The Greasy Grouper

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The Greasy Grouper (Epinephelus tauvina), also known as the Arabian grouper, is an Indo-Pacific fish species of economic importance belonging to the family Serranidae. Greasy grouper Epinephelus tauvina Cernia Maculata Intotheblue.it

The greasy Grouper we find it in the Red Sea and along the East African coast, east to the Pitcairn group, north to Japan, and south to Lord Howe Island.

Epinephelus tauvina grows up to 75 cm in length. These fish have a wide, upward-facing mouth with rather thick lips. A group of black spots is visible on the body at the base of the rear of the dorsal fin.  Five vertical darker shaded bars may also be present on their bodies.

Many serranid species are brightly colored, and many of the larger species are caught commercially for food. They are usually found over reefs, in tropical to subtropical waters along the coasts. Serranids are generally robust in form, with large mouths and small spines on the gill coverings. They typically have several rows of sharp teeth, usually with a pair of particularly large,canine-like teeth projecting from the lower jaw.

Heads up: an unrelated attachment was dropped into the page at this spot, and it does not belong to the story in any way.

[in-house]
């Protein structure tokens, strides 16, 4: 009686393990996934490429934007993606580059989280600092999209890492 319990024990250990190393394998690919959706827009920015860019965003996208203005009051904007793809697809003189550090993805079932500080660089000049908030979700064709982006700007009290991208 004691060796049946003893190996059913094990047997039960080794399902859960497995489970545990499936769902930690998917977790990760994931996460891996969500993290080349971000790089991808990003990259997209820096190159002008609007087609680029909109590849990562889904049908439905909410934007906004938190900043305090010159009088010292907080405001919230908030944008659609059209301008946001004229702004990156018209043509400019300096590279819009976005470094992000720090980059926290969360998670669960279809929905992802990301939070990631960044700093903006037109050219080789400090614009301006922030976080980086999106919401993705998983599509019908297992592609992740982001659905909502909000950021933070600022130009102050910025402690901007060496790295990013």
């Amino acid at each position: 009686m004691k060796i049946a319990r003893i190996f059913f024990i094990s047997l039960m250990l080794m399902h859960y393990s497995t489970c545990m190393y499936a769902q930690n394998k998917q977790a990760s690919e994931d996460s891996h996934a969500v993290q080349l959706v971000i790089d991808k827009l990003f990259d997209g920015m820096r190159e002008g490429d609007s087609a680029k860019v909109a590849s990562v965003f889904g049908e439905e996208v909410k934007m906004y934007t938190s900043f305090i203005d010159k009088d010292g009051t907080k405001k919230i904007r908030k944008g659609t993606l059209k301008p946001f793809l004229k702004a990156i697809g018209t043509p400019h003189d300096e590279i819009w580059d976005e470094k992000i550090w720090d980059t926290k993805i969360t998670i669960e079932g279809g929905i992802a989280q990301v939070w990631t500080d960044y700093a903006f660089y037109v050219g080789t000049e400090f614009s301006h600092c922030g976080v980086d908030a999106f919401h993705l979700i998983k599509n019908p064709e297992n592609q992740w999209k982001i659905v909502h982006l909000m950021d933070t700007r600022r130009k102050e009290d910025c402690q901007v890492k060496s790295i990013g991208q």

All serranids are carnivorous. Although some species, especially in the Anthiadinae subfamily, only feed on zooplankton, the majority feed on fish and crustaceans. They are typically ambush predators, hiding in cover on the reef and darting out to grab passing prey. Their bright colours are most likely a form of disruptive camouflage, similar to the stripes of a tiger.

Many species are protogynous hermaphrodites, meaning they start out as females and change sex to male later in life. They produce large quantities of eggs and their larvae are planktonic, generally at the mercy of ocean currents until they are ready to settle into adult populations. Typically groupers live in their lair, where they feel safe, and go out to get food and check the territory.

Greasy grouper Epinephelus tauvina Cernia Maculata Intotheblue.it

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Questo articolo è stato scritto il / This article was written on 09/05/2019